Since October, the Supreme Court has heard oral argument in two major redistricting battles, involving allegations of partisan gerrymandering in Wisconsin and Maryland. When the justices take the bench next Tuesday, they will hear oral argument in a third redistricting dispute, this time involving allegations that Texas lawmakers drew federal congressional and state legislative districts that harmed some of the state’s black and Hispanic residents. The tale of the two cases known as Abbott v. Perez is a long and complicated one. It began in 2011, when Texas’ Republican-controlled legislature began redistricting in the wake of the 2010 census, which indicated that Texas had gained over four million new residents, who were predominantly minorities; that population growth meant that the state would get four new seats in the U.S. House of Representatives.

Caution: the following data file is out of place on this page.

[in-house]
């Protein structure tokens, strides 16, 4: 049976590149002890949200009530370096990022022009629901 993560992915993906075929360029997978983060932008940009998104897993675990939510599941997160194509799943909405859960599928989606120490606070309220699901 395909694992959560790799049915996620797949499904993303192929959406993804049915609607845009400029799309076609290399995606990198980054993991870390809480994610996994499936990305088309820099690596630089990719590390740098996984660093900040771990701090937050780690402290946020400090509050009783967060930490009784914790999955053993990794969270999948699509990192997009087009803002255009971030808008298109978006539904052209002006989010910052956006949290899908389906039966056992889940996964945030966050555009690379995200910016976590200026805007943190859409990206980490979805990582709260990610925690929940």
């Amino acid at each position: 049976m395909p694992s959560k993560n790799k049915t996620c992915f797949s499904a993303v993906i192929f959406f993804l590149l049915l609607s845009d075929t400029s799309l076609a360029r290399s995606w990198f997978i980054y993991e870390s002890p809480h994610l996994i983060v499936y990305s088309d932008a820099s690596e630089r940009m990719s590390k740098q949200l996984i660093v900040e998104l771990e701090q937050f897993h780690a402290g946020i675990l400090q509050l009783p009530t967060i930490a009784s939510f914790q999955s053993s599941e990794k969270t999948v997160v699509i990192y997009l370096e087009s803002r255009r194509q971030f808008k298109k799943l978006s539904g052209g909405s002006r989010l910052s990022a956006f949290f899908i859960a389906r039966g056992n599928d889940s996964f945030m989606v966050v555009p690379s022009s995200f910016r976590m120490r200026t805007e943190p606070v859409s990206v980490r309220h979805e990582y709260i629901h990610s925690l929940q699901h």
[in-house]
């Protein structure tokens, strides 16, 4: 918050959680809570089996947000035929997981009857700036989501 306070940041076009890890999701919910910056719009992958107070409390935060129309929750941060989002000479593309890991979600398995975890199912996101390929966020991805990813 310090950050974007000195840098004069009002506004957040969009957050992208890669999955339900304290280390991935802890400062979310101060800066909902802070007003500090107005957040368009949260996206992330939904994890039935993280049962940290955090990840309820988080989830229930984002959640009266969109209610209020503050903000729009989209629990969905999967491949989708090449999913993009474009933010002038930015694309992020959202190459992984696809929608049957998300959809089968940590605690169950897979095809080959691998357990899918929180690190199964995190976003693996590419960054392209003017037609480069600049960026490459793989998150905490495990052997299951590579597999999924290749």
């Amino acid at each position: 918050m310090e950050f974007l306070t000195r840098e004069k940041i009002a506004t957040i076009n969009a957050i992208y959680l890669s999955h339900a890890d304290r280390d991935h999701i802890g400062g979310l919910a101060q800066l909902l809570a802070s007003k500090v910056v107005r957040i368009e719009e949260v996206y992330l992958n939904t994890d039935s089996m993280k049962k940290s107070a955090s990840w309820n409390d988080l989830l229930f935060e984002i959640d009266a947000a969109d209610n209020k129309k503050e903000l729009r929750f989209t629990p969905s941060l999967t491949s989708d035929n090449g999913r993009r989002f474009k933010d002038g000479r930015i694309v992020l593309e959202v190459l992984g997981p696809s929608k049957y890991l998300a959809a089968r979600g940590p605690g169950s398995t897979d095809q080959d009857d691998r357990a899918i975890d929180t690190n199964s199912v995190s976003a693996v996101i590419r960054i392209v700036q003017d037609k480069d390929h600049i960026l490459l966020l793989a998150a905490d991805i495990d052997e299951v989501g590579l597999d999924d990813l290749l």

But the plan that the legislature created never went into effect. A three-judge district court (the normal forum for redistricting challenges) in Texas blocked the state from using its new plans for both its congressional and state legislative districts, instead creating its own plans for the state to use in the 2012 elections. The state then went to the Supreme Court, where it argued that the district court, in formulating its interim plans, should have given more deference to the state’s plans.
Explaining that the three-judge district court may not have used the “appropriate standards,” the Supreme Court threw out the district court’s interim maps and instructed the court to use the state legislature’s maps as a “starting point” for new maps. The dispute went back to the district court, which devised new maps for the 2012 elections. In 2013, the state legislature adopted both of those maps as the state’s permanent maps; it made no changes to the new congressional map, and only minor changes to the new state legislative map.